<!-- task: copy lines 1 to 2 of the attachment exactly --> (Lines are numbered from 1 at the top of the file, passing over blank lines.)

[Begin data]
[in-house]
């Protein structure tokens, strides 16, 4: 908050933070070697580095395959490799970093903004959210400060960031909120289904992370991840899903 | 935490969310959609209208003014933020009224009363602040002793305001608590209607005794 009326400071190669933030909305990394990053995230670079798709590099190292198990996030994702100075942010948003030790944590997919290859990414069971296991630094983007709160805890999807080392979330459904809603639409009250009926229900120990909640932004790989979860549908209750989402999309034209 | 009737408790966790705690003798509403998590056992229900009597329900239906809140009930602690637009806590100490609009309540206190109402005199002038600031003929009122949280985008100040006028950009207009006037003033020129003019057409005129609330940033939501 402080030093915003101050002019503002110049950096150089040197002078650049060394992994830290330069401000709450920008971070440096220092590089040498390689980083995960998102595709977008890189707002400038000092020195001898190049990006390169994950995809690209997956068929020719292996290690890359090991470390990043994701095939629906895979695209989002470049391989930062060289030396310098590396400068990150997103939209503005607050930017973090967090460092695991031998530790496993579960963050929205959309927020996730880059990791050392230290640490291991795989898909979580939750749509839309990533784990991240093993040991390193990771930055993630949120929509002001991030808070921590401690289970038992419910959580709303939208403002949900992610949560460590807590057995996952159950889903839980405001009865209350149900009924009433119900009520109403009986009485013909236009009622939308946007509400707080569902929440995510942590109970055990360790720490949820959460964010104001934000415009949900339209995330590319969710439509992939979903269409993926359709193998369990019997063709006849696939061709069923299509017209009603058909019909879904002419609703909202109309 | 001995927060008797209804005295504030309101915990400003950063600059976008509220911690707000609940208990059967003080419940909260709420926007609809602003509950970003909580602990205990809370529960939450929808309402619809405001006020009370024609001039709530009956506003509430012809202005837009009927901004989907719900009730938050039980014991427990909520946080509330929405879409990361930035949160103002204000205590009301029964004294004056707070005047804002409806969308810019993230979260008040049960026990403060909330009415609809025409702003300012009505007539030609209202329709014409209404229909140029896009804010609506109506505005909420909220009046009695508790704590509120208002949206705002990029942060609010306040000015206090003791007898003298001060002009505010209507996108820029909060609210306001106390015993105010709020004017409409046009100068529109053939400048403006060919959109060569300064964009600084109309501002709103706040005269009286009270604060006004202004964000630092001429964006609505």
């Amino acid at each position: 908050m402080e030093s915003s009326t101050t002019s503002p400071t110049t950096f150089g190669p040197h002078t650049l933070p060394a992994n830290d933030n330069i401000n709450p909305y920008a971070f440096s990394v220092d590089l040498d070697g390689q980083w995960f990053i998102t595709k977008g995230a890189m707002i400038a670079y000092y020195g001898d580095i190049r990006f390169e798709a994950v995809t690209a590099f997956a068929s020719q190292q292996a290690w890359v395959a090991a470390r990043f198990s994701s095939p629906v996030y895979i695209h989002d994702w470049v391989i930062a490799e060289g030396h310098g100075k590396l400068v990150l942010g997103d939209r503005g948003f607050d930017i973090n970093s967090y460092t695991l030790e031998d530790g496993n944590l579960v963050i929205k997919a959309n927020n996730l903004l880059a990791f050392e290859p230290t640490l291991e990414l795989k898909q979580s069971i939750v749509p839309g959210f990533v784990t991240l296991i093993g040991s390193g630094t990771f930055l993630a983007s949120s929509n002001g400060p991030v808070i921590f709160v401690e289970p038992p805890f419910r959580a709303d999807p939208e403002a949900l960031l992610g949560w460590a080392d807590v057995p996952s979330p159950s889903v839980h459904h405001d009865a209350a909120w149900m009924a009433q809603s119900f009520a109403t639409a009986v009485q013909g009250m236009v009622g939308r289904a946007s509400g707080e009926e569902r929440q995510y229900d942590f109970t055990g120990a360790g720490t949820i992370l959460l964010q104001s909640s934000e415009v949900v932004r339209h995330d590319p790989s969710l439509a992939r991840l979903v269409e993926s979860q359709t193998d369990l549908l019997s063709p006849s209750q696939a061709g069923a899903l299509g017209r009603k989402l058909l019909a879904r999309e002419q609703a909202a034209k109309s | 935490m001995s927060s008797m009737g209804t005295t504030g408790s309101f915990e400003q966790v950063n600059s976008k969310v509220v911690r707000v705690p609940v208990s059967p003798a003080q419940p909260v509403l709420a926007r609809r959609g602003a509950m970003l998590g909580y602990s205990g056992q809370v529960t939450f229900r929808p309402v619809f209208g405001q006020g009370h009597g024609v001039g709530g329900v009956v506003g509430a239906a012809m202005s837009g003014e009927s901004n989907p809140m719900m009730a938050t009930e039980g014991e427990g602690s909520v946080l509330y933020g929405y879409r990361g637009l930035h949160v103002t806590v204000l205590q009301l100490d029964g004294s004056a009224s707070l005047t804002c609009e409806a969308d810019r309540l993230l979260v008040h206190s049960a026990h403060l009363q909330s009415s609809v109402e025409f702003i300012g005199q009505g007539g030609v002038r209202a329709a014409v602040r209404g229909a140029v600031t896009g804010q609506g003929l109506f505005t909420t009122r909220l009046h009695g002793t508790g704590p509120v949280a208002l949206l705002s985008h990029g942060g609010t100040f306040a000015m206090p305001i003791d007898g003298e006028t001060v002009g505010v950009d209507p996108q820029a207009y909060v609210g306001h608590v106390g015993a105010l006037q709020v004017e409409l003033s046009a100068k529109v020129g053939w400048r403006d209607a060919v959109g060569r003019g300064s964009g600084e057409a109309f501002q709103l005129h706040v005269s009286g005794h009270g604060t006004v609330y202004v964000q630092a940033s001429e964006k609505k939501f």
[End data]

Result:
[in-house]
């Protein structure tokens, strides 16, 4: 908050933070070697580095395959490799970093903004959210400060960031909120289904992370991840899903 | 935490969310959609209208003014933020009224009363602040002793305001608590209607005794 009326400071190669933030909305990394990053995230670079798709590099190292198990996030994702100075942010948003030790944590997919290859990414069971296991630094983007709160805890999807080392979330459904809603639409009250009926229900120990909640932004790989979860549908209750989402999309034209 | 009737408790966790705690003798509403998590056992229900009597329900239906809140009930602690637009806590100490609009309540206190109402005199002038600031003929009122949280985008100040006028950009207009006037003033020129003019057409005129609330940033939501 402080030093915003101050002019503002110049950096150089040197002078650049060394992994830290330069401000709450920008971070440096220092590089040498390689980083995960998102595709977008890189707002400038000092020195001898190049990006390169994950995809690209997956068929020719292996290690890359090991470390990043994701095939629906895979695209989002470049391989930062060289030396310098590396400068990150997103939209503005607050930017973090967090460092695991031998530790496993579960963050929205959309927020996730880059990791050392230290640490291991795989898909979580939750749509839309990533784990991240093993040991390193990771930055993630949120929509002001991030808070921590401690289970038992419910959580709303939208403002949900992610949560460590807590057995996952159950889903839980405001009865209350149900009924009433119900009520109403009986009485013909236009009622939308946007509400707080569902929440995510942590109970055990360790720490949820959460964010104001934000415009949900339209995330590319969710439509992939979903269409993926359709193998369990019997063709006849696939061709069923299509017209009603058909019909879904002419609703909202109309 | 001995927060008797209804005295504030309101915990400003950063600059976008509220911690707000609940208990059967003080419940909260709420926007609809602003509950970003909580602990205990809370529960939450929808309402619809405001006020009370024609001039709530009956506003509430012809202005837009009927901004989907719900009730938050039980014991427990909520946080509330929405879409990361930035949160103002204000205590009301029964004294004056707070005047804002409806969308810019993230979260008040049960026990403060909330009415609809025409702003300012009505007539030609209202329709014409209404229909140029896009804010609506109506505005909420909220009046009695508790704590509120208002949206705002990029942060609010306040000015206090003791007898003298001060002009505010209507996108820029909060609210306001106390015993105010709020004017409409046009100068529109053939400048403006060919959109060569300064964009600084109309501002709103706040005269009286009270604060006004202004964000630092001429964006609505």